Siegfried Geyer

Dramaturge, Journalist, Writer, Scriptwriter, Director

Vienna, March 24, 1934

From the Stage to the Screen –
Siegfried Geyer Conquers Hollywood!

A film preview by Leo Plankensteiner

‘I am one of the kindest and most accommodating victims of the general economic crisis. Of the bad economy. Or of the Breitner [Hugo Breitner, social-democratic fiscal policy maker]. Or my inability.’


Siegfried Geyer

From the Viennese theatres to the great wide world of the talkies! The Lower Austrian native and adopted Viennese, Siegfried Geyer, achieves precisely this feat with the American adaptation of his comedy of mistaken identities, Bei Kerzenlicht, in Hollywood. However, Geyer’s path to that point was quite turbulent. While serving as the interim director of the Neue Wiener Bühne and the Modernes Theater, he displayed less skill than he would later as a writer.

Well, writing may have been easier for the former theatre critic than the financial handling of an entire theatrical house. After all, Geyer resigned from his position as stage manager of the Modernes Theater in 1925 after a financial settlement including court hearings. He attributed the financial difficulties and his move back behind the desk to the current economic crisis. The theatres, Geyer said, had given up on him before he’d gotten around to giving them up.

Fortunately, he has not left the theatre behind entirely. In addition to his return as a journalist for the newspaper Die Stunde, Siegfried Geyer did not miss the opportunity to work on new material.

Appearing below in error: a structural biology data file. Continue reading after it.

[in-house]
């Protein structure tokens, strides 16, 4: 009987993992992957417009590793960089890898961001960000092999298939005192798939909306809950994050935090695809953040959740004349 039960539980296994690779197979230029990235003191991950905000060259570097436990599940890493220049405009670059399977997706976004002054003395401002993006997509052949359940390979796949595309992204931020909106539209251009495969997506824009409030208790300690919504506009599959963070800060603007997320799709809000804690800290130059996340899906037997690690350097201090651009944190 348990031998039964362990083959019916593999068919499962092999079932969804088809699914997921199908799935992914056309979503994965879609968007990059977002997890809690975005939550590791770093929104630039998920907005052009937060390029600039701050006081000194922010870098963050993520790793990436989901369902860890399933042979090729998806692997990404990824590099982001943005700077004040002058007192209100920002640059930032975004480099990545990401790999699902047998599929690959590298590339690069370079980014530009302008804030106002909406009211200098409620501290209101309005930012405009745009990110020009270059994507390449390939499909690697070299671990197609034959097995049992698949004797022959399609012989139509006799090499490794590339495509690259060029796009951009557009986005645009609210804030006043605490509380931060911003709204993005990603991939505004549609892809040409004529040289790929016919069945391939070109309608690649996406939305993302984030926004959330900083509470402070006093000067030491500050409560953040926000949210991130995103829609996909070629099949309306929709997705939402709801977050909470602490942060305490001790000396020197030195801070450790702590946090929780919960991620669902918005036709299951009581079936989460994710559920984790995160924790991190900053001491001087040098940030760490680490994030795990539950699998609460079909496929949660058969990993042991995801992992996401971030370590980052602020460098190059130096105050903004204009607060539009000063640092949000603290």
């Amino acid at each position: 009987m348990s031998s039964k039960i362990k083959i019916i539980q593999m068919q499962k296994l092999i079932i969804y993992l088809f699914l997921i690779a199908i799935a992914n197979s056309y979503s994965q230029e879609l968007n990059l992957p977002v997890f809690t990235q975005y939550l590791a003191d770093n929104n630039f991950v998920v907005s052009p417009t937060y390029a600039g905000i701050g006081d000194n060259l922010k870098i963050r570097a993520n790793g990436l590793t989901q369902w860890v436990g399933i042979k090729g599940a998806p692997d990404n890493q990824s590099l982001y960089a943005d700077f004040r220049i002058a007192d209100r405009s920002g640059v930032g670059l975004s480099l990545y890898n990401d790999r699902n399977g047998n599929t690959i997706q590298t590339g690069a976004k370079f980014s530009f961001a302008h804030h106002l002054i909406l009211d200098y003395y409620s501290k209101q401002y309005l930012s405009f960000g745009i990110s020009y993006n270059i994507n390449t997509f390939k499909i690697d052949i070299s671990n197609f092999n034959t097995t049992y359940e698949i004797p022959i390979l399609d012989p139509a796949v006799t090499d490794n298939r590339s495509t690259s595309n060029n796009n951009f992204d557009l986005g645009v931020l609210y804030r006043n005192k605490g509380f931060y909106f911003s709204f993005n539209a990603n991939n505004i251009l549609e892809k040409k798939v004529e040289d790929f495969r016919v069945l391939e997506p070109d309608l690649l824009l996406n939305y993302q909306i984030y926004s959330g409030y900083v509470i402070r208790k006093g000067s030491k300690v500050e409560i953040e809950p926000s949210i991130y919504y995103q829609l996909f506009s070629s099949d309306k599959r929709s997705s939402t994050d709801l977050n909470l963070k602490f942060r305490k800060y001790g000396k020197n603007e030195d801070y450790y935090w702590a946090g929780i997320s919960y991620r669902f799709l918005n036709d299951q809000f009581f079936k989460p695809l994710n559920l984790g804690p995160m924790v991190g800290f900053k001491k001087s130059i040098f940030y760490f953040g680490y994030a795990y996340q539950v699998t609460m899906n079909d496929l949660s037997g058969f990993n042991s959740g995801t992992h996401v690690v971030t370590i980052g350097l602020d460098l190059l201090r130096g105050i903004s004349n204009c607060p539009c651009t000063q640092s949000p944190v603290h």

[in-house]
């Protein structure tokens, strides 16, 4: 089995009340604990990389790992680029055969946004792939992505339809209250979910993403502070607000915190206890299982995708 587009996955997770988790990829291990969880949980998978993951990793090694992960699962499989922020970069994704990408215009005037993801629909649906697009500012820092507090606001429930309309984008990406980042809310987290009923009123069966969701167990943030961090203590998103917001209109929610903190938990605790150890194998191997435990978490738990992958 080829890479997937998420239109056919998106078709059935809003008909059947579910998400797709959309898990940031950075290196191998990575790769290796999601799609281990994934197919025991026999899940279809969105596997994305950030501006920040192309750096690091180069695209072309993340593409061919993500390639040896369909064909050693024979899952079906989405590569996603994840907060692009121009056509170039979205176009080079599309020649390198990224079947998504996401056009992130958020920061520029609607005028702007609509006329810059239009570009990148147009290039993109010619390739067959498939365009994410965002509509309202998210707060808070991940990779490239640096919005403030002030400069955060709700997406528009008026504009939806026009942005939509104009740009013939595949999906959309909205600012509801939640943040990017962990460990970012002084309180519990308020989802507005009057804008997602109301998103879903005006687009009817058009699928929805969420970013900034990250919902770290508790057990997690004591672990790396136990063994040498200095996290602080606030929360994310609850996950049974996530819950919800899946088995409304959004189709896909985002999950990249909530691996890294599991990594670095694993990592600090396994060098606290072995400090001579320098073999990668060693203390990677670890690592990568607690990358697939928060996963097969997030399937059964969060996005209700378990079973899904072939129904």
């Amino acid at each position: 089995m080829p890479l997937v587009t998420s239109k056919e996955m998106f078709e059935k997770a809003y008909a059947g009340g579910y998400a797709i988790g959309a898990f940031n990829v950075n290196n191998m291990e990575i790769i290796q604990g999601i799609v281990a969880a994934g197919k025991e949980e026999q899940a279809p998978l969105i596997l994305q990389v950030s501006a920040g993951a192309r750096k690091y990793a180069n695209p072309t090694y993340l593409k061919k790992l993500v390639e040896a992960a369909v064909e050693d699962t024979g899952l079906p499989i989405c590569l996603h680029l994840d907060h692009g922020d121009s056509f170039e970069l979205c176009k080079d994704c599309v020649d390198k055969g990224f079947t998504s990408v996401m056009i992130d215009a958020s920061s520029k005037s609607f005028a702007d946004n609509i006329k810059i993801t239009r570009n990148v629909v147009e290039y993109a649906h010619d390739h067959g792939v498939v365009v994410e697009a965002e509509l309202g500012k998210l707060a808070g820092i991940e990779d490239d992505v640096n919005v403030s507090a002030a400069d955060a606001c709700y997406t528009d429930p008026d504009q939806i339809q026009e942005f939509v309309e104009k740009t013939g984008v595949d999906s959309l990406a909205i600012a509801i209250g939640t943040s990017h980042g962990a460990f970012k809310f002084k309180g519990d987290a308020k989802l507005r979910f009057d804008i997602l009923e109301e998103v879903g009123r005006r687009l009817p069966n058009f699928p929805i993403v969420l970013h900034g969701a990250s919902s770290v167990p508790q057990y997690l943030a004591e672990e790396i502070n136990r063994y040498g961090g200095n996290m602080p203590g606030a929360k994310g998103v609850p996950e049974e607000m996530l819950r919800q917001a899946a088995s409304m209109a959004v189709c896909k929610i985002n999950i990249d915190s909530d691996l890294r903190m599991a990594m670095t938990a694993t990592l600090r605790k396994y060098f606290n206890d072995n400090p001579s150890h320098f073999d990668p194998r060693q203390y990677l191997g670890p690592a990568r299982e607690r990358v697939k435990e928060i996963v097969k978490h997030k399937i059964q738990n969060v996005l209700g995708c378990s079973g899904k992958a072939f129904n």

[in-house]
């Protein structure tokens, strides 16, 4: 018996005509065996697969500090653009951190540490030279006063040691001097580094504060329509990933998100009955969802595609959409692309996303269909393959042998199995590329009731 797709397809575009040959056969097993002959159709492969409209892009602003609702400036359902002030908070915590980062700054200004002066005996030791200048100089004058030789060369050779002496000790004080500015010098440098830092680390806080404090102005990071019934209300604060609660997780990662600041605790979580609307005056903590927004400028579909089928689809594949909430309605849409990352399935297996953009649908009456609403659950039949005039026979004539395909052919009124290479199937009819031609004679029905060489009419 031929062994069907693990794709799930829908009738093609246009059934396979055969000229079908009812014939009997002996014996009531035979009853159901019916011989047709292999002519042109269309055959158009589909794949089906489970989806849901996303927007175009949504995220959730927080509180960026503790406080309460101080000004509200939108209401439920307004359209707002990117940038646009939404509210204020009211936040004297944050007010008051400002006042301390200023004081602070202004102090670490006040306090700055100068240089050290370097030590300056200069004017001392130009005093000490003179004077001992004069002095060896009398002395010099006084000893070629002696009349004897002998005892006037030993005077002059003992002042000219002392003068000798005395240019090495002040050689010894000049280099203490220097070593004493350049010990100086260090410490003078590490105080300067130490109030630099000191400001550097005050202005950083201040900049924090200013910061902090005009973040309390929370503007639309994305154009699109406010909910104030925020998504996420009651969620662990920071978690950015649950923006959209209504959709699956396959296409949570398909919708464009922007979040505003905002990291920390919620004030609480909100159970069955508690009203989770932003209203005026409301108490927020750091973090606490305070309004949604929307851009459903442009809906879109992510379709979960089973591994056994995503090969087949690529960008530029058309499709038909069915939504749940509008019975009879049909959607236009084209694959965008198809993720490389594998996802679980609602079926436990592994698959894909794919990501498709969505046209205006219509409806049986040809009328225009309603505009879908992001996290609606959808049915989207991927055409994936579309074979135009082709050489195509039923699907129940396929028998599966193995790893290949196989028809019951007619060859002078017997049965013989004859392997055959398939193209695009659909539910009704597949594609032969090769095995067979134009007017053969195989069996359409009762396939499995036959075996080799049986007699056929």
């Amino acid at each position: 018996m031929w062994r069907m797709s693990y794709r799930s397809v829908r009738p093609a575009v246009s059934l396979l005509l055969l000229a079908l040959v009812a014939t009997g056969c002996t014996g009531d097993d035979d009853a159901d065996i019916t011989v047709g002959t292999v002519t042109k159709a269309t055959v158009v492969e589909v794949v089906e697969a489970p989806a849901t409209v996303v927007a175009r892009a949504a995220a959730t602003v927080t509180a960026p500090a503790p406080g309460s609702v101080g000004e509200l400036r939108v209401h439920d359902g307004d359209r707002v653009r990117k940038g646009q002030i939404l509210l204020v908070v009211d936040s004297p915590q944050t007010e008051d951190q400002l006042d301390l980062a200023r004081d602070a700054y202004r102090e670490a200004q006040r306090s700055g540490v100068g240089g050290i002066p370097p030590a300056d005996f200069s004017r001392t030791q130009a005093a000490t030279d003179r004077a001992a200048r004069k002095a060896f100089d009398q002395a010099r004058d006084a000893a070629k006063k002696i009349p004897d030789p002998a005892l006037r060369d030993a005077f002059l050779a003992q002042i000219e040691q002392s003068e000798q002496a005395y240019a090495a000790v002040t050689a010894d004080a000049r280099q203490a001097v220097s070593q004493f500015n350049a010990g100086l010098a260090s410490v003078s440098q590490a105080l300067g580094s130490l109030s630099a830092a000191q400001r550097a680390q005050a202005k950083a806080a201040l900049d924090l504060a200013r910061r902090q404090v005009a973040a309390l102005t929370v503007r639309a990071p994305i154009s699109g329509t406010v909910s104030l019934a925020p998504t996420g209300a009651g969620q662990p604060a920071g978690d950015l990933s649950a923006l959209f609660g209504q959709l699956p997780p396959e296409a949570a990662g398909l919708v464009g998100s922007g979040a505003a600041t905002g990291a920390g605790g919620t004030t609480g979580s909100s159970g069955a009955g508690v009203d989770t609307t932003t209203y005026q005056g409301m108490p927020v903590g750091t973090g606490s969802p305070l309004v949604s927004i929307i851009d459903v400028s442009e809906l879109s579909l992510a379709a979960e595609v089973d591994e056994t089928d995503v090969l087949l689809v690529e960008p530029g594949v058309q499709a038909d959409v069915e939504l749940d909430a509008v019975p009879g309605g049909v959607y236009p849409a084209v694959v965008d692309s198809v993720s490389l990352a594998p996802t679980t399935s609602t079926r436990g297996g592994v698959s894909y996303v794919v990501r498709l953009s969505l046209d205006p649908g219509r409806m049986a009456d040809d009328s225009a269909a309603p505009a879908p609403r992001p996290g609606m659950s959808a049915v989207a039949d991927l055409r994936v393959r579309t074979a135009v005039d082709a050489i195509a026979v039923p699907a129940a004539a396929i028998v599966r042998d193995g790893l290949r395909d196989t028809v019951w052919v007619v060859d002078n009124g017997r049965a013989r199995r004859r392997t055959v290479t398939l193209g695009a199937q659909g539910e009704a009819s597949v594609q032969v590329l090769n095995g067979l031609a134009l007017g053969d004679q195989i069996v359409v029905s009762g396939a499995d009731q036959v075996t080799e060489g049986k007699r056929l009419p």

After his financial faux pas as a director, he wrote a work that can certainly be called a box-office hit. His play Bei Kerzenlicht became a breathtaking story of success. What began at the Theater in der Josefstadt with the ever-popular actress Maria Paudler quickly made its way from London to New York and all the way to Hollywood, where another successful Austrian Hollywood export, of all people, is now playing the lead role: Elissa Landi. Other roles will feature Esther Ralston, Nils Asther, and Paul Lukas under the guidance of Frankenstein director James Whales.

Bei Kerzenlicht, however, is not Geyer's first play to be turned into a film. He has previously been responsible for the content of Der Rebell (‘The Rebel’) und Narr seines Herzens (‘The Fool of His Heart’). For his texts, he also likes to collaborate with renowned colleagues such as Paul Frank. The latest film was made together with actor and cabaret artist Karl Farkas.


The editorial team had the privilege of viewing the new film in advance and forming an impression of it. Naturally, the American adaptation deviates here and there from the original stage play, but the film is brimming with humour and delivers exactly what it promises! In this cheeky romantic comedy, truly no one is the person they claim to be. The Baron, portrayed as Prince Alfred in the film, and his servant Josef desperately try to imitate their idol Casanova and conquer the hearts of Vienna. In the process, things get a bit shaky when a lie or two slips out.

The international cast impresses with its acting brilliance and thus is not outshone by the numerous productions at the renowned theatres. The two bon vivants, Nils Asther and Paul Lukas, engage in a humorous rivalry for the fabulous actresses Elissa Landi and Esther Ralston, and they all enjoy being in the flickering candlelight. So, strike up the piano, turn off the lights, and let the candles shine!

The film comedy, produced by Universal, will be released in cinemas under the English title, By Candlelight. Here in Vienna, the film will be shown in the original English version with German subtitles. We are looking forward to seeing the charming prince and his valet and wish the film all the best before its theatrical release!

Siegfried Geyer

born 23 January 1883, Marchegg
died 1945, Hungary